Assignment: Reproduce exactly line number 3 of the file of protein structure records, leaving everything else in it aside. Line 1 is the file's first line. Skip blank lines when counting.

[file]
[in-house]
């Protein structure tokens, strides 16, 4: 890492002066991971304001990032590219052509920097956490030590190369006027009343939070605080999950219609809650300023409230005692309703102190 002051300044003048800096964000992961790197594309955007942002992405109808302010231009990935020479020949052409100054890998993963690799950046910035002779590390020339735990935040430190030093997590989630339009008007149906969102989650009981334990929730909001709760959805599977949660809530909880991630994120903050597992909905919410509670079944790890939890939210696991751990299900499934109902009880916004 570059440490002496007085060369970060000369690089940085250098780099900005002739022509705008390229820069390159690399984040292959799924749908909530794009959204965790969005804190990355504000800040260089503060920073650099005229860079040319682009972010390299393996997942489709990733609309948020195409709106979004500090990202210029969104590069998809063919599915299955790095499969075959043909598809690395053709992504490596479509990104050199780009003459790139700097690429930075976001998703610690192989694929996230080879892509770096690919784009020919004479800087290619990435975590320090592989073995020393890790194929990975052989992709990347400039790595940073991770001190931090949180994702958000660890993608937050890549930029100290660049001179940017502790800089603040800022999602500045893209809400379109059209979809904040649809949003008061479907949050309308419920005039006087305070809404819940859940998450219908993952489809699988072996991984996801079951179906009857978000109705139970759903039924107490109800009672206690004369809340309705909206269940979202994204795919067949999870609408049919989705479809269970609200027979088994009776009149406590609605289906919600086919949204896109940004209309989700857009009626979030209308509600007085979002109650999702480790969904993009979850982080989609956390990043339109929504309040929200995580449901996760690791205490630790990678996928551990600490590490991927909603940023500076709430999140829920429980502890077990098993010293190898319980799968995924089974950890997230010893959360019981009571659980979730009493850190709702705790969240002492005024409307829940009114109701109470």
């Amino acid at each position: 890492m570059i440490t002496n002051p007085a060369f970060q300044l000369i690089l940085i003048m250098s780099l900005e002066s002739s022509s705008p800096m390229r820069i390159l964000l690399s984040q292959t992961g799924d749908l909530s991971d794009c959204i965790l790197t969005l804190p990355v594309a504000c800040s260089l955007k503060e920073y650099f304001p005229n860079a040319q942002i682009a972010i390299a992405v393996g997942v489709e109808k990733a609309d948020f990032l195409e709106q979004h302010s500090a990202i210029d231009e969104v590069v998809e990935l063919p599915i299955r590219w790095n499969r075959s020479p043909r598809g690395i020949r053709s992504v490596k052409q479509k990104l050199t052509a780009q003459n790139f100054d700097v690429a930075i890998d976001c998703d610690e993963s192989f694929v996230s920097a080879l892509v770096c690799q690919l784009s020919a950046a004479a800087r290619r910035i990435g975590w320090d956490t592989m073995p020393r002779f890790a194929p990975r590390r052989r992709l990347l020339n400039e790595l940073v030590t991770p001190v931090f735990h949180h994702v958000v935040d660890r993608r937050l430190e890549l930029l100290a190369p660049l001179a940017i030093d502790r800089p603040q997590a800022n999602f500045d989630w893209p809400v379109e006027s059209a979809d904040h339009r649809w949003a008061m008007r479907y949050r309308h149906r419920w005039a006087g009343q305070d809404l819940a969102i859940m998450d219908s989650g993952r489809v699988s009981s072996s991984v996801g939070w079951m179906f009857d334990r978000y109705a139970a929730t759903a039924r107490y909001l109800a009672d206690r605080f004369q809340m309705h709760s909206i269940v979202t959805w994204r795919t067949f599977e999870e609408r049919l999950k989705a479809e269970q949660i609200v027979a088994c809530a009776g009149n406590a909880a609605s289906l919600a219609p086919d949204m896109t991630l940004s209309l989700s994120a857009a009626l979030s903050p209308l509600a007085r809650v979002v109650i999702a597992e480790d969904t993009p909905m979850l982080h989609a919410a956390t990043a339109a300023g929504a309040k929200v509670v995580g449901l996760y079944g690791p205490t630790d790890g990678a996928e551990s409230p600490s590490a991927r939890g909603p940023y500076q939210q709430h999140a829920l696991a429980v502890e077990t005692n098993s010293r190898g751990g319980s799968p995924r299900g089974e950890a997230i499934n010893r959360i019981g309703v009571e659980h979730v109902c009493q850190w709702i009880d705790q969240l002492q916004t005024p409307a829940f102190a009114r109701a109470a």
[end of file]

């Amino acid at each position: 890492m570059i440490t002496n002051p007085a060369f970060q300044l000369i690089l940085i003048m250098s780099l900005e002066s002739s022509s705008p800096m390229r820069i390159l964000l690399s984040q292959t992961g799924d749908l909530s991971d794009c959204i965790l790197t969005l804190p990355v594309a504000c800040s260089l955007k503060e920073y650099f304001p005229n860079a040319q942002i682009a972010i390299a992405v393996g997942v489709e109808k990733a609309d948020f990032l195409e709106q979004h302010s500090a990202i210029d231009e969104v590069v998809e990935l063919p599915i299955r590219w790095n499969r075959s020479p043909r598809g690395i020949r053709s992504v490596k052409q479509k990104l050199t052509a780009q003459n790139f100054d700097v690429a930075i890998d976001c998703d610690e993963s192989f694929v996230s920097a080879l892509v770096c690799q690919l784009s020919a950046a004479a800087r290619r910035i990435g975590w320090d956490t592989m073995p020393r002779f890790a194929p990975r590390r052989r992709l990347l020339n400039e790595l940073v030590t991770p001190v931090f735990h949180h994702v958000v935040d660890r993608r937050l430190e890549l930029l100290a190369p660049l001179a940017i030093d502790r800089p603040q997590a800022n999602f500045d989630w893209p809400v379109e006027s059209a979809d904040h339009r649809w949003a008061m008007r479907y949050r309308h149906r419920w005039a006087g009343q305070d809404l819940a969102i859940m998450d219908s989650g993952r489809v699988s009981s072996s991984v996801g939070w079951m179906f009857d334990r978000y109705a139970a929730t759903a039924r107490y909001l109800a009672d206690r605080f004369q809340m309705h709760s909206i269940v979202t959805w994204r795919t067949f599977e999870e609408r049919l999950k989705a479809e269970q949660i609200v027979a088994c809530a009776g009149n406590a909880a609605s289906l919600a219609p086919d949204m896109t991630l940004s209309l989700s994120a857009a009626l979030s903050p209308l509600a007085r809650v979002v109650i999702a597992e480790d969904t993009p909905m979850l982080h989609a919410a956390t990043a339109a300023g929504a309040k929200v509670v995580g449901l996760y079944g690791p205490t630790d790890g990678a996928e551990s409230p600490s590490a991927r939890g909603p940023y500076q939210q709430h999140a829920l696991a429980v502890e077990t005692n098993s010293r190898g751990g319980s799968p995924r299900g089974e950890a997230i499934n010893r959360i019981g309703v009571e659980h979730v109902c009493q850190w709702i009880d705790q969240l002492q916004t005024p409307a829940f102190a009114r109701a109470a």